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POSSESSION

About The Look
With a narrative that flows between two different eras, the filmmakers sought out a production team that would excel at depicting both.

Neil LaBute had recently worked with French-born cinematographer Jean Yves Escoffier on "Nurse Betty," and had found that "it was nice to have a film about American values filtered through somebody else's sensibility. I wanted the same for Possession: I was attracted to the idea that Jean Yves had not shot a period film, and I hadn't either, so I felt that while I had written some traditional scenes, we could shoot them in a less traditional way. Also, I do have a shorthand with him and was confident he would bring a certain vocabulary to the shoot and open up the movie visually."

To get ideas for the less traditional look for which they were searching, LaBute and Escoffier looked at a number of films dealing with roughly the same periods. Traditional costume dramas and television features (including Ken Russell's 1967 telefilm "Dante's Inferno") gave them an idea of the PreRaphaelite spirit. They also pored over photos and paintings from the U.K. and the U.S. to find the right kind of haunted images. LaBute notes, "I think that people in the present are haunted by what they discover in the past. That quality was very important for Possession — it's not a piece that depends on big crowd scenes. Most of my work has involved small groups of people and big empty spaces, and Possession is more than anything else an intimate epic, both in the Victorian and modern scenes."

Tops in their respective fields and both Academy Award winners, costume designer Jenny Beavan and production designer Luciana Arrighi formed another duo on the Possession team. Both have extensive experience recreating different periods for film. Together, they sought to find the right balance of colors and threads that transition one period into another, for characters that seem to link one story to the other, combining rather than isolating the Victorian and modern periods. Arrighi says, "For me, the most interesting part of filming Possession was the switching from past to present in the same room. So there would be certain antiques there, a little presence of time past."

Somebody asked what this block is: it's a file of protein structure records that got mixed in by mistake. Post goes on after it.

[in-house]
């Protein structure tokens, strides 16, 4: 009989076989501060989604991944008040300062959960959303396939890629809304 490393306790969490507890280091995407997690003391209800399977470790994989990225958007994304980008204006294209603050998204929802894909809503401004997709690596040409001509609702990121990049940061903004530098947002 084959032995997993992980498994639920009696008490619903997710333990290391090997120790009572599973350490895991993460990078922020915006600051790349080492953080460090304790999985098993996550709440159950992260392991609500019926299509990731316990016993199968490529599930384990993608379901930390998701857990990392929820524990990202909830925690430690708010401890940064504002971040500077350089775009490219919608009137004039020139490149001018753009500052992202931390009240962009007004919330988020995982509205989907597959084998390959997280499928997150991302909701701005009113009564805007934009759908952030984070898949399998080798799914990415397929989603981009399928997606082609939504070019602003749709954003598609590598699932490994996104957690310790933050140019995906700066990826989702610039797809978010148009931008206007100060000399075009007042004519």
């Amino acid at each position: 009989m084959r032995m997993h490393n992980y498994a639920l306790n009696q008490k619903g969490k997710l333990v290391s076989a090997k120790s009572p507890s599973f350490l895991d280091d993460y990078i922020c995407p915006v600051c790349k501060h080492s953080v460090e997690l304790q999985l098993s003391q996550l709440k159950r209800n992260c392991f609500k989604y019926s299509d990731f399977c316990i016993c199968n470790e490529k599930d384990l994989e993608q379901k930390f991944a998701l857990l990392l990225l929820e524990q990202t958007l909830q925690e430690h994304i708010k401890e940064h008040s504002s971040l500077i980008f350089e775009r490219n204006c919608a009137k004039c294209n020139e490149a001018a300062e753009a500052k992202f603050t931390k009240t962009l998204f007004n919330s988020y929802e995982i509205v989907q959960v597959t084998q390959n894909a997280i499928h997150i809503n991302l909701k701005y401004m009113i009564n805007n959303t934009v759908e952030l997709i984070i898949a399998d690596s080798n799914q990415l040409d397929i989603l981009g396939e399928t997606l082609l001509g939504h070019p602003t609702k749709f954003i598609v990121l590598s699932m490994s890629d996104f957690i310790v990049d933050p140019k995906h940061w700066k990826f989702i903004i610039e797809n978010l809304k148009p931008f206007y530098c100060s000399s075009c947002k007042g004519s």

Beavan's costumes reflect the difference between present and past by using clothing that reflects the characters' psyches: "Roland has a scruffy but considered look, and Maud wears clear, clean clothing. Their dress mirrors the way they think. Whilst Ash is a traditional poet, Christabel blows him away, so we used a Pre-Raphaelite influence to create her look. We found a style that was based on an ethnic/medieval robe taken from Pre-Raphaelite painters and adapted it into different fabrics for different occasions."

In post-production, another Academy Award winner, film editor Claire Simpson, collaborated with LaBute to further finesse the narrative's segues from present to past and back again. This part of the process often entailed picking up on elements of Arrighi and Beavan's work, as well as the actors'.

"One of the most satisfying aspects of the entire process was an across-the-board commitment by cast and crew to utilize our own talents rather than relying on computers to save the day," says LaBute. "We didn't want to create atmosphere or enhance shots through false means on this picture. Even when trickier moments presented themselves, such as two p

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